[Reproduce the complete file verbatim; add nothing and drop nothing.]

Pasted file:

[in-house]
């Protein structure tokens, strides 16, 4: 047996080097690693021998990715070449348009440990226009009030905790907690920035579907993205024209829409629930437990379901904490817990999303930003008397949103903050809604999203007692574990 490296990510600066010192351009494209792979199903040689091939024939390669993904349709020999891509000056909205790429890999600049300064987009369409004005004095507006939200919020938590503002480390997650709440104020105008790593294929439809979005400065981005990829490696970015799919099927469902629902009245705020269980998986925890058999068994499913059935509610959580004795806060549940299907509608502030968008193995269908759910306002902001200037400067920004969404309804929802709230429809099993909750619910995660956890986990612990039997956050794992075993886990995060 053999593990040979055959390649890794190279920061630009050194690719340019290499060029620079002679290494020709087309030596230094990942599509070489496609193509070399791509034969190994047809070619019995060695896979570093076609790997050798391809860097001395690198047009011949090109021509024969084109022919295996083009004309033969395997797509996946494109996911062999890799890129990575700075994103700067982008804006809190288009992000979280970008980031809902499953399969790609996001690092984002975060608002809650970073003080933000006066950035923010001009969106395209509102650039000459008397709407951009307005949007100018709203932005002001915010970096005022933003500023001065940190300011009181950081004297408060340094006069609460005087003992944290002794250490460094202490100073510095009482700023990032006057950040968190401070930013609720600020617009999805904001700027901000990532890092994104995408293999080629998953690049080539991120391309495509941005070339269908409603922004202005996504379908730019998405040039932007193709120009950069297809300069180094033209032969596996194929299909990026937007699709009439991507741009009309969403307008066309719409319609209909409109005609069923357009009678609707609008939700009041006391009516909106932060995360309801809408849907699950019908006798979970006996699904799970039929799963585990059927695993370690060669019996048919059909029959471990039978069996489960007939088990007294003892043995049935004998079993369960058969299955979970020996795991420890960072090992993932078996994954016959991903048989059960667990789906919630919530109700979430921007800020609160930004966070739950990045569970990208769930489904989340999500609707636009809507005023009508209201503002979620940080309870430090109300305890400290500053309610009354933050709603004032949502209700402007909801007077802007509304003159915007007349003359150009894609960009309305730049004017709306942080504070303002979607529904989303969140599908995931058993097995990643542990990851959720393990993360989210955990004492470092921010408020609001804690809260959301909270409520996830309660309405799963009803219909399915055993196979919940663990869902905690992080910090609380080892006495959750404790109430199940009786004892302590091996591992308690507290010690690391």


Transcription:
[in-house]
């Protein structure tokens, strides 16, 4: 047996080097690693021998990715070449348009440990226009009030905790907690920035579907993205024209829409629930437990379901904490817990999303930003008397949103903050809604999203007692574990 490296990510600066010192351009494209792979199903040689091939024939390669993904349709020999891509000056909205790429890999600049300064987009369409004005004095507006939200919020938590503002480390997650709440104020105008790593294929439809979005400065981005990829490696970015799919099927469902629902009245705020269980998986925890058999068994499913059935509610959580004795806060549940299907509608502030968008193995269908759910306002902001200037400067920004969404309804929802709230429809099993909750619910995660956890986990612990039997956050794992075993886990995060 053999593990040979055959390649890794190279920061630009050194690719340019290499060029620079002679290494020709087309030596230094990942599509070489496609193509070399791509034969190994047809070619019995060695896979570093076609790997050798391809860097001395690198047009011949090109021509024969084109022919295996083009004309033969395997797509996946494109996911062999890799890129990575700075994103700067982008804006809190288009992000979280970008980031809902499953399969790609996001690092984002975060608002809650970073003080933000006066950035923010001009969106395209509102650039000459008397709407951009307005949007100018709203932005002001915010970096005022933003500023001065940190300011009181950081004297408060340094006069609460005087003992944290002794250490460094202490100073510095009482700023990032006057950040968190401070930013609720600020617009999805904001700027901000990532890092994104995408293999080629998953690049080539991120391309495509941005070339269908409603922004202005996504379908730019998405040039932007193709120009950069297809300069180094033209032969596996194929299909990026937007699709009439991507741009009309969403307008066309719409319609209909409109005609069923357009009678609707609008939700009041006391009516909106932060995360309801809408849907699950019908006798979970006996699904799970039929799963585990059927695993370690060669019996048919059909029959471990039978069996489960007939088990007294003892043995049935004998079993369960058969299955979970020996795991420890960072090992993932078996994954016959991903048989059960667990789906919630919530109700979430921007800020609160930004966070739950990045569970990208769930489904989340999500609707636009809507005023009508209201503002979620940080309870430090109300305890400290500053309610009354933050709603004032949502209700402007909801007077802007509304003159915007007349003359150009894609960009309305730049004017709306942080504070303002979607529904989303969140599908995931058993097995990643542990990851959720393990993360989210955990004492470092921010408020609001804690809260959301909270409520996830309660309405799963009803219909399915055993196979919940663990869902905690992080910090609380080892006495959750404790109430199940009786004892302590091996591992308690507290010690690391």